Colorado River water released | Local news
The Department of the Interior and seven states of the Colorado River Basin will implement a drought contingency plan for all states signed in 2019.
New Mexico, Colorado, Wyoming, and Utah are located in the upper basin states and must take action to respond to droughts. That response will come in the form of the clearance from the U.S. Bureau of Reclamation New Mexico, which is releasing approximately 181,000 acres of water from the Flaming Gorge, Aspinall and Navajo Reservoirs between August and December 2021.
Flaming Gorge is on the central Utah-Arizona border. The Aspinall Reservoir is said to be the largest body of water in Colorado. Navajo Lake is located in northwest New Mexico.
The reasons for the publications are twofold. It will protect the water level at Lake Powell so that it can continue to fulfill a “centuries-old treaty” for water and the Lake Powell generating station can meet its electricity needs.
A June 18 article in the Wall Street Journal stated that Lake Powell is the primary reservoir that feeds Lake Mead, Nevada, where the Hoover Dam is located. The power plant there is one of the largest in the country and can produce enough electricity to supply around 1.3 million people.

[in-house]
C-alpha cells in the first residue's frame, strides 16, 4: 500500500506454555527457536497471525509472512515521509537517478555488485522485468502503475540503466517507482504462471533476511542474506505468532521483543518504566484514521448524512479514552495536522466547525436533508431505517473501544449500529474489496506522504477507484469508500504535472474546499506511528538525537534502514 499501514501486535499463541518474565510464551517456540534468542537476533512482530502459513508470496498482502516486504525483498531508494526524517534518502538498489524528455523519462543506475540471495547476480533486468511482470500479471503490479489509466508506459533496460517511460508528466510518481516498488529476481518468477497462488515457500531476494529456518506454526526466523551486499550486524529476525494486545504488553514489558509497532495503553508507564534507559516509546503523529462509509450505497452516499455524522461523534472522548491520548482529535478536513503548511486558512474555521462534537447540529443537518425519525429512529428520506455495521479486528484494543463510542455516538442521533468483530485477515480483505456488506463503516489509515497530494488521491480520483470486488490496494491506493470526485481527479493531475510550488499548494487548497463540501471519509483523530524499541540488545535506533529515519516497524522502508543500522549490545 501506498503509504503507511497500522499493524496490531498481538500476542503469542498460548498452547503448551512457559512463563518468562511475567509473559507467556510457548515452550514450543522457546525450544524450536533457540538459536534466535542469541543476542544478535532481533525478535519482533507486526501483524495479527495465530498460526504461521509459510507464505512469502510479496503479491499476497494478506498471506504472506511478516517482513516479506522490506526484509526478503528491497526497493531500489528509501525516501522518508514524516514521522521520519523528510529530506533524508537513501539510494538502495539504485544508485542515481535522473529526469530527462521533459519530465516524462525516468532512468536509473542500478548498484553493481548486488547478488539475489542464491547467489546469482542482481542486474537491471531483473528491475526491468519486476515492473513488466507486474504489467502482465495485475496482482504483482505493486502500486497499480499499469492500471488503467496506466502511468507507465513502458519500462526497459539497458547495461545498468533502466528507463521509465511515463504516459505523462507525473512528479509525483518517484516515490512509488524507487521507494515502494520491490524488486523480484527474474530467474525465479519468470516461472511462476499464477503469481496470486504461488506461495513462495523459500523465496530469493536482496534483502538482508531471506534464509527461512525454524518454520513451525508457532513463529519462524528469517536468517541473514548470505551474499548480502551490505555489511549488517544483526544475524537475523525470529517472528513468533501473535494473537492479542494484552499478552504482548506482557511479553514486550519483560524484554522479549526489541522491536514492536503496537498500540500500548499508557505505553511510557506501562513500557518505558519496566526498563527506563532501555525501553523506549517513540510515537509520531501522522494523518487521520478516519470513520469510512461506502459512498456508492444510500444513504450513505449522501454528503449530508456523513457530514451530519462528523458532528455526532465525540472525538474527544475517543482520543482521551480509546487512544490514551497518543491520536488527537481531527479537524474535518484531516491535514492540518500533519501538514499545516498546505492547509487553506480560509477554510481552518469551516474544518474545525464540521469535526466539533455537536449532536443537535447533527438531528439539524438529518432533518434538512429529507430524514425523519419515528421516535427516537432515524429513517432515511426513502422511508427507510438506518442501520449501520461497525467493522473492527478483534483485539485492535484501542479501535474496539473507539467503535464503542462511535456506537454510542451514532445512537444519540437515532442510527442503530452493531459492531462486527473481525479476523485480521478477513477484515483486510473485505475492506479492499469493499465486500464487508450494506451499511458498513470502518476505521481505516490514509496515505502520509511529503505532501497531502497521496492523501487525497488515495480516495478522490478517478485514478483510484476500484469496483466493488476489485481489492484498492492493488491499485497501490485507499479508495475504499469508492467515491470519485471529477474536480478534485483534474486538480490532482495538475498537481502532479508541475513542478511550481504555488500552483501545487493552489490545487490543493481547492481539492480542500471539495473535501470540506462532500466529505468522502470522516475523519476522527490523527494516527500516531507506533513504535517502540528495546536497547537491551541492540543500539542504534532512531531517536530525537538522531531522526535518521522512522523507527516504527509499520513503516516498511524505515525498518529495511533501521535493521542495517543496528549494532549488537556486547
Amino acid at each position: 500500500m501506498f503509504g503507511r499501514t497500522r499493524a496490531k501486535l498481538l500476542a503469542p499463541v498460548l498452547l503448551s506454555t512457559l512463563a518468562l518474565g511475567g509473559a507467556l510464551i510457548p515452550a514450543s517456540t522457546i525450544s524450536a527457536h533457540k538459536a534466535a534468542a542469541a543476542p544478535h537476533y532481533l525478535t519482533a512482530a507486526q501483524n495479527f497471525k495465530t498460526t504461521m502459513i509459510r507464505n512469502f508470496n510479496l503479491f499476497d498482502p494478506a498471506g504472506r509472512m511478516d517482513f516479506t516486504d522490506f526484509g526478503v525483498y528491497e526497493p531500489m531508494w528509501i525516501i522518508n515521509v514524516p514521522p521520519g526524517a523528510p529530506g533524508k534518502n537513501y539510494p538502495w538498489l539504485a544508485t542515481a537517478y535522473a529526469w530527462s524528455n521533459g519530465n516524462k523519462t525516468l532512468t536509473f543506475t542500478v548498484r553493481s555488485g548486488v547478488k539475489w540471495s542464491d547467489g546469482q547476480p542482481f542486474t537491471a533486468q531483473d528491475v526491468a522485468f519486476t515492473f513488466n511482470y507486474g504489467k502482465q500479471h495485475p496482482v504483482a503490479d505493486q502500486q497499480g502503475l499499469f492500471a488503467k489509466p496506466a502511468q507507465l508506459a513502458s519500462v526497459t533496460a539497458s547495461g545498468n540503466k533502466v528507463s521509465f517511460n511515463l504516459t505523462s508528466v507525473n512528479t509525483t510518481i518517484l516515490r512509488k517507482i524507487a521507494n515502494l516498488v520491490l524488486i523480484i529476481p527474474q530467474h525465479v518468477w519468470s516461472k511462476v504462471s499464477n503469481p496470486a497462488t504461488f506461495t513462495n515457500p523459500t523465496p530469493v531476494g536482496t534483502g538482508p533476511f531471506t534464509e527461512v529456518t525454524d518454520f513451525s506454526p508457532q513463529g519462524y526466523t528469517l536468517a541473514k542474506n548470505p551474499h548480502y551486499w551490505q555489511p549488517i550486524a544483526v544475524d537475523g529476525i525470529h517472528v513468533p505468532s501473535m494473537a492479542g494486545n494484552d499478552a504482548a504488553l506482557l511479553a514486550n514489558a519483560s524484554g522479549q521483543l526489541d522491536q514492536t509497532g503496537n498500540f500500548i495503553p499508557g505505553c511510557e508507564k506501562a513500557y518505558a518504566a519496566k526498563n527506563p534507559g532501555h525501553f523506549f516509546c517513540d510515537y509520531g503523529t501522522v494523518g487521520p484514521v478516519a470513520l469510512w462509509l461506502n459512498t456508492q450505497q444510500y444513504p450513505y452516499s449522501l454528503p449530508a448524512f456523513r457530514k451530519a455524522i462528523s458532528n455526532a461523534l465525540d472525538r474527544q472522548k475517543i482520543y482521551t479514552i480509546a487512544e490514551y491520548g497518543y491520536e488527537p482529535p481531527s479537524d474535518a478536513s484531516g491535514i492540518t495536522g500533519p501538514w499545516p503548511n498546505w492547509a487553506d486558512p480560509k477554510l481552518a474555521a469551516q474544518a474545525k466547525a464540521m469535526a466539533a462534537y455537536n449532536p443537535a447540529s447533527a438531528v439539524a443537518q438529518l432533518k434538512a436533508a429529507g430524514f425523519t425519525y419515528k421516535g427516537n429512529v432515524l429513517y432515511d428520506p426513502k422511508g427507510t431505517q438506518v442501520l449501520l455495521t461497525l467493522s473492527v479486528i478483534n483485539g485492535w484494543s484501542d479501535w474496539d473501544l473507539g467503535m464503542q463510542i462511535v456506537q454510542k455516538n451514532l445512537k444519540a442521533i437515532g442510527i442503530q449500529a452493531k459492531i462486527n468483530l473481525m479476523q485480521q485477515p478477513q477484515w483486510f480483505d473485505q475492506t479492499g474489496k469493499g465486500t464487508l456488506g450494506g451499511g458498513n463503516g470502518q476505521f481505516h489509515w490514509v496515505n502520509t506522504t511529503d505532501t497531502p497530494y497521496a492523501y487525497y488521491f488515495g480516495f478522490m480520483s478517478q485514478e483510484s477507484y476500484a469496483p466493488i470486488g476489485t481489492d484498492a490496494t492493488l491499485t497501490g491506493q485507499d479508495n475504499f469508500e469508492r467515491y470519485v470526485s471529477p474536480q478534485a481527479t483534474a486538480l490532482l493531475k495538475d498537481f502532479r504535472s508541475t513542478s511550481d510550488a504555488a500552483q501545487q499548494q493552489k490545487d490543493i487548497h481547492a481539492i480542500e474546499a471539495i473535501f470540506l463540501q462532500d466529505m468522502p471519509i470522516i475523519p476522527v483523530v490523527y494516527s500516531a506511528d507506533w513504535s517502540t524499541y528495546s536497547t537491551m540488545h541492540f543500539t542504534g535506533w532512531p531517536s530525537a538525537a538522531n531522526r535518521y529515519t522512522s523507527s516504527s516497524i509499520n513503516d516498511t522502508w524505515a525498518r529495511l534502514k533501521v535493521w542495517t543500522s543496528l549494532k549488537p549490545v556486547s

“About 23 percent of its production goes to Nevada and 19 percent to Arizona,” the article reads. “Most of the rest serves Southern California.”
New Mexico State Engineer John R. D’Antonio said in the press release: “New Mexicans benefit from the electricity generated at Lake Powell and from its direct income. While it is disappointing to see the hydrology deteriorating in this basin, states have been preparing for this very difficult time over several years. “
Kristina Eckert of the New Mexico State Engineer’s Office wrote in an August 18 email that 20,000 acre-feet would be released from the Navajo Reservoir in November and December.
“The late fall releases from Navajo (reservoir) will not affect New Mexico water users as they will occur after the irrigation season ends,” she wrote. “Also, even if 20,000 acres are released, the Navajo Reservoir will remain at levels above the critical intake level for water supplies to the Navajo Indian Irrigation Project.
She also said the drought emergency response to date will not affect the amount of water available to the San Juan-Chama Project, which is a major source of irrigation water for users of the upper and middle Rio Grande.
“The water level in the rivers above the Navajo Reservoir is only affected by the effects of drought, not drought emergencies,” she wrote.